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Business Commentary The global race for artificial-intelligence supremacy is on - and Canada’s next moves are crucial

Ed Clark, former CEO of TD Bank, is chair of the Vector Institute for artificial intelligence. This is adapted from a speech to the Canadian Club in Toronto on Dec. 13, 2018.

Canada was the first country to have a national AI strategy. The good news is that it has been a great success. The benefits have been realized sooner and to a greater extent than was anticipated. But, Canada’s first-mover advantage in AI is at risk. What we do next will determine how much our country gains the economic rewards that AI promises – or if other countries enjoy the bulk of the benefits.

About 18 months ago, Canada led the world by announcing the first national AI strategy. The five-year Pan-Canadian Artificial Intelligence Strategy unified Canada’s three major AI institutes — Vector Institute in Toronto, Amii in Edmonton and Mila in Montreal — with a national vision. Working together, we would recruit and develop a critical mass of top AI researchers and practitioners that would become a magnet for investment and other top talent from around the world.

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It has worked. Each of the three cities has attracted high-profile researchers, companies and investment. The Vector Institute has been among a series of catalysts for more than $1-billion of announced AI and tech-related investments that will result in the creation of 25,000 jobs across Canada.

Canada is where the world’s scarce AI talent wants to be today, and leading companies have set up shop here to get access to it. Supply has created its own demand.

But while we’ve been making this happen, the world has not stood still. It has determined that economic and political success will depend on a country’s ability to adopt AI. Several countries have now also bet big on the technology, with some committing billions to their efforts.

The global race for AI supremacy is on.

If we are going to win, we need to do more than hold our leadership in AI research and talent development. We need to lead the world in applying AI. As Kai-Fu Lee has said: “Visionary research is no longer the most important element of progress.” Practical implementation of AI is now “the name of the game.”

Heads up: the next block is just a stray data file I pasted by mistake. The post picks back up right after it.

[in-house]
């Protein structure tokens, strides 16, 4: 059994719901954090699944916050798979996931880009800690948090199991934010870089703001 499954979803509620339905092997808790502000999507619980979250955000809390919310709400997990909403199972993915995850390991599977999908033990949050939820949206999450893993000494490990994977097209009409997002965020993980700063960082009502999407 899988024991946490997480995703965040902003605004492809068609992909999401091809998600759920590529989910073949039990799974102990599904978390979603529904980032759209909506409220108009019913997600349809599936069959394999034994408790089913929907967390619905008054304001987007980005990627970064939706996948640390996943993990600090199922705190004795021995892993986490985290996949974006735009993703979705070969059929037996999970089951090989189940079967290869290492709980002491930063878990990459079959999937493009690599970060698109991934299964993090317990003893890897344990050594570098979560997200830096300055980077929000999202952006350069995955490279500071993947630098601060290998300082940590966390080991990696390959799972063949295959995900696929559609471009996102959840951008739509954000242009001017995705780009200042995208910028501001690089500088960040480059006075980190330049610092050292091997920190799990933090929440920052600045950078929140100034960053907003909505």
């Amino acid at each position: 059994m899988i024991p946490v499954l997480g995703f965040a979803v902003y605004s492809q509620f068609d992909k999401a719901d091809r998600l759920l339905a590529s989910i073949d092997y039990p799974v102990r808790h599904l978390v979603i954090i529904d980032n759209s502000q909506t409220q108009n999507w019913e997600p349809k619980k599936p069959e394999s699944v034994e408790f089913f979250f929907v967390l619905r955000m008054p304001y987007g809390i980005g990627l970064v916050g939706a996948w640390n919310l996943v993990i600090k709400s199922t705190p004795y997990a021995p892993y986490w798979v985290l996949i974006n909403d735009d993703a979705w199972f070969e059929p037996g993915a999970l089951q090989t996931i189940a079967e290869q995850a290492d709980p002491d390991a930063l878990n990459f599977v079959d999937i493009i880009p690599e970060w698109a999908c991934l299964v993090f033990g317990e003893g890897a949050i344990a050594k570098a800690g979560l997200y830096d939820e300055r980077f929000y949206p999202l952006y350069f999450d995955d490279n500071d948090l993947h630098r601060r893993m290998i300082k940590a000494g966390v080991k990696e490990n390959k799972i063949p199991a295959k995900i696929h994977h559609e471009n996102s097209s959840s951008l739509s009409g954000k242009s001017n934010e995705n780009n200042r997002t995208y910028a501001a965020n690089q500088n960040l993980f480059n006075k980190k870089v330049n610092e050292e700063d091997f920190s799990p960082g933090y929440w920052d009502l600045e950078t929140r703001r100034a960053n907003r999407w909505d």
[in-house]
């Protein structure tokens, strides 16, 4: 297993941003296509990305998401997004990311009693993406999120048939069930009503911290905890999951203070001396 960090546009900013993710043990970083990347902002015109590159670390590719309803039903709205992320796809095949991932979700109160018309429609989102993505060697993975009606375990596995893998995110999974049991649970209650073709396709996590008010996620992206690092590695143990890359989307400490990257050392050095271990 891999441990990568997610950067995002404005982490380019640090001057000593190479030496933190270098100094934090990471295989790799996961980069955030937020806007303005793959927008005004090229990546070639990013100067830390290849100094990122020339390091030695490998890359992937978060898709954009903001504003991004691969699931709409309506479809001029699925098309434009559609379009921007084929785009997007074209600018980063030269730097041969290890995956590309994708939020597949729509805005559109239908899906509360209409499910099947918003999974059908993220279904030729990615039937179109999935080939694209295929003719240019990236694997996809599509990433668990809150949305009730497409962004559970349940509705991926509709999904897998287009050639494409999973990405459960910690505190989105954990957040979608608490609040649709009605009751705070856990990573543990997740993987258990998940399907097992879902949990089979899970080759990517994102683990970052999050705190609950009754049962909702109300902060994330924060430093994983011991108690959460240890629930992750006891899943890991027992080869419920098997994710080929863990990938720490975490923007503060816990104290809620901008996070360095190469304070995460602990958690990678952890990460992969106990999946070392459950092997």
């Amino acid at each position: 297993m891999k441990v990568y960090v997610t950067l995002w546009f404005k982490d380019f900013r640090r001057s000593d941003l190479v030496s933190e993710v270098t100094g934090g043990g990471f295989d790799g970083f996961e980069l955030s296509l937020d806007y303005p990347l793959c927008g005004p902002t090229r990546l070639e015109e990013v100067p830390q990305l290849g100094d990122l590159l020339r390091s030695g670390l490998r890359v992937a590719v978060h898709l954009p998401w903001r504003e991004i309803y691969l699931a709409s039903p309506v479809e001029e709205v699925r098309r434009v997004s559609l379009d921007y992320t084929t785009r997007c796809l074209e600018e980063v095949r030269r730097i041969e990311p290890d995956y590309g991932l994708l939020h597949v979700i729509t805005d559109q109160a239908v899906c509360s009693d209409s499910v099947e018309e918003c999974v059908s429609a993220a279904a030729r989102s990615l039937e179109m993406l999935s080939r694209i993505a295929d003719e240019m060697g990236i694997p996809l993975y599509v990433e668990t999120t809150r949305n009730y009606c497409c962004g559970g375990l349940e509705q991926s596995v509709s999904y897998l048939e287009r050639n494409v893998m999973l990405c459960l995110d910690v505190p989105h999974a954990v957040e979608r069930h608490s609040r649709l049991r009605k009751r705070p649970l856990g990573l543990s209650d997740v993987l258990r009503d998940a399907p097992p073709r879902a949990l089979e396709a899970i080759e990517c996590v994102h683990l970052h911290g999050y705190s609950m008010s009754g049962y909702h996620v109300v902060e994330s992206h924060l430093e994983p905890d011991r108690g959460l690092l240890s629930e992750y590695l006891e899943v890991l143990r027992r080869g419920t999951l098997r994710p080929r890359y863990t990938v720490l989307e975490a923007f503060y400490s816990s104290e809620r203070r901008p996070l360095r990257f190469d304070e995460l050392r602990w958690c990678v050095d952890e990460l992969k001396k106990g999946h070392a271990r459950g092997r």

The ability to use AI to improve efficiency, develop new products and provide better outcomes for customers or in public goods is ultimately what will distinguish the national winners. The country whose firms and institutions do this best will have a colossal competitive advantage.

But Canada does not always do so well at adopting new techniques. In many domains, we’ve been great at research, but poor at application. We cannot let this be the case with AI. Success will also depend on scaling up and keeping startups that commercialize AI research. Innovation and commercialization are driven by the head office, and the resulting economic benefits accrue to home countries. Unfortunately, scaling startups is another area in which Canada has often fallen short.

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Canada needs to crack the code that will enable us to solve these issues in order to compete in the next leg of the global AI race. This will require a sustained commitment to long-term success — and all stakeholders have a role to play.

Companies (and public operating entities such as hospitals) need to adopt AI aggressively. As with most things in business, figuring out AI isn’t necessarily about high-level strategies — it’s about doing, failing and redoing until you get it right. Every company has to take this seriously, because they can be sure their competitors will.

Companies also have to take responsibility for training their employees. A legitimate worry about AI is the destruction of jobs. Companies need to be open about the changes under way and find ways to increase the skills of their employees to ensure that they share the benefits of the technology.

As a society, we also must address real concerns about AI, such as the creation of undetectable fake news, the misuse of personal data or facial recognition software, decision-making tools that reinforce societal biases and cyberwarfare. It’s scary just to list them, but we cannot ignore them. Rapid progress in AI will happen, whether or not we are leading it. If we do not assume this leadership role, our counterparts in other countries will just take advantage of our lack of competitiveness, and then job losses will be even higher.

We have reason to celebrate what Canada and its institutes have accomplished so far. But we must see this as a marathon, not a sprint, and put in place long-term commitments. Public and private institutions need to commit to implementing AI to make Canada more competitive and to improve outcomes for our citizens. And we need to have the knowledge and wisdom to deal with the issues that will become commonplace as AI becomes more widespread.

We have the people to make this happen. Let’s do it.

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